'Landmark' deal reached on UK voluntary rebate scheme


After months of wrangling, an agreement has finally been reached on a successor to the Voluntary Scheme for Branded Medicines Pricing and Access (VPAS), the system of revenue rebates used to limit rises in medicines spending in the UK.

The new deal – described as “landmark” by the Association of the British Pharmaceutical Industry (ABPI) – will save the NHS £14 billion ($17.5 billion) over five years in medicines costs and also help ease access to new treatments.

Like its predecessor, the Voluntary Scheme for Branded Medicines Pricing, Access and Growth (VPAG) sets a yearly cap on the total allowed sales value of branded medicines to the NHS each year, with sales above the cap paid back to the government via a levy.

The new scheme, which will run for five years from the end of 2023 to until 31st December 2028, is headlined by a doubling in the annual allowed growth in sales of branded medicines, from 2% in 2024 to 4% by 2027, with a new mechanism to support lower industry payment rates for more innovative branded medicines.

A spokesperson for the ABPI explained that the new scheme does not feature a fixed rebate rate, which hit a peak of 26.5% last year, and will now treat older and new medicines differently, with each paying different rates on measured sales to the NHS.

Older medicines will have to pay a top-up rate of up to 25% in addition to the older medicines base rate of 10%, although, that can “taper down” for products that have already seen significant price reductions.

Overall, the ABPI is forecasting that younger medicine payment rates should, for the first time in a decade, start to decline, from 19.5% in the last quarter of 2024 to 7.2% in 2028 – roughly in line with pre-COVID-19 levels. A sharp rise in demand for medicines during the pandemic is one factor behind the recent climb in VPAS rebates.

Older medicines, meanwhile, will face rates between 10%-35%, depending on exemptions and the operation of the price erosion mechanisms detailed in the scheme.

The cost-savings to the NHS expected by the new scheme are around double the savings achieved by the VPAS, which has seen around £7 billion paid back over its five-year lifespan. Medicines represent the second highest proportion of NHS spending, worth £19.2 billion in England in 2022/23.

Part of the deal includes an additional £400 million of life sciences investment by industry that the ABPI says will “accelerate work on clinical trials, manufacturing, and in health technology assessments agencies, encouraging UK economic growth, collaboration, and innovation in the sector.”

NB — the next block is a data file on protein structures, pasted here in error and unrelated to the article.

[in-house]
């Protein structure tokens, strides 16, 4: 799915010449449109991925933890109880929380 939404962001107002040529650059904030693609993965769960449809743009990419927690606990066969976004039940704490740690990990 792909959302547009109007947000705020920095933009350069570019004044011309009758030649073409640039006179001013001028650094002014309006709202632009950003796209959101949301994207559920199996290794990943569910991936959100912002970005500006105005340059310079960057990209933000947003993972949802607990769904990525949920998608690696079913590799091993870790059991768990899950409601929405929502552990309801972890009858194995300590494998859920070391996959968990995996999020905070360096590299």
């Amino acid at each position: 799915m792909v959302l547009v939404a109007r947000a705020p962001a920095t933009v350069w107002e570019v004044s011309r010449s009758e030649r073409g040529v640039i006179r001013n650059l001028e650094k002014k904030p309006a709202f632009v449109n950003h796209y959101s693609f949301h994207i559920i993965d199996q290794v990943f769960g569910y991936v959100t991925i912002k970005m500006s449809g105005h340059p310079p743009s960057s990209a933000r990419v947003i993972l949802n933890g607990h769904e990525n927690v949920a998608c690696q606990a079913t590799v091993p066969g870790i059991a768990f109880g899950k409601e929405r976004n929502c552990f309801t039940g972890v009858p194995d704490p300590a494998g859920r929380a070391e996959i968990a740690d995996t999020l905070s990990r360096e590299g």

That will add to an earlier £520 million commitment by the UK government to support the country’s life sciences sector, focusing on manufacturing, and help to attract more investment.

Previously, the ABPI had warned that, unless the UK took action to reduce the rebate rates levied on branded medicines sales, it could lose £1.9 billion investment in R&D spending in 2028, with a cumulative £5.7 billion of R&D investment lost between 2024 and 2028.

The deal also includes a commitment to pilot new advanced therapy medicinal products (ATMPs), such as personalised cancer therapies and life-saving ‘one shot’ gene therapies, making sure patients can access them as quickly as possible, as well as a commitment to a data-driven approach to the use of medicines by the NHS and the creation of a new support programme to encourage wider use of technologies that support patients post-treatment.

“This five-year agreement will enable NHS England to build on our track record of securing innovative, life-changing treatments for millions of patients across the country at a fair price for taxpayers,” commented Robert Kettell, NHS England’s director of medicines negotiation and managed access.

“In leading the negotiations, I was clear that any deal had to enable patients to have rapid access to cutting-edge medicines and incentivise the medical research that will provide the treatments of tomorrow,” he added. “I am confident this agreement delivers these aims.”

ABPI chief executive Richard Torbett said it was a “tough deal” which, despite restrictions, acknowledges the role of innovative medicines and vaccines and provides “important support for patients and the NHS.”

He added: “Allowing the sector to grow faster than it has under the previous scheme should increase the UK’s international competitiveness over time.”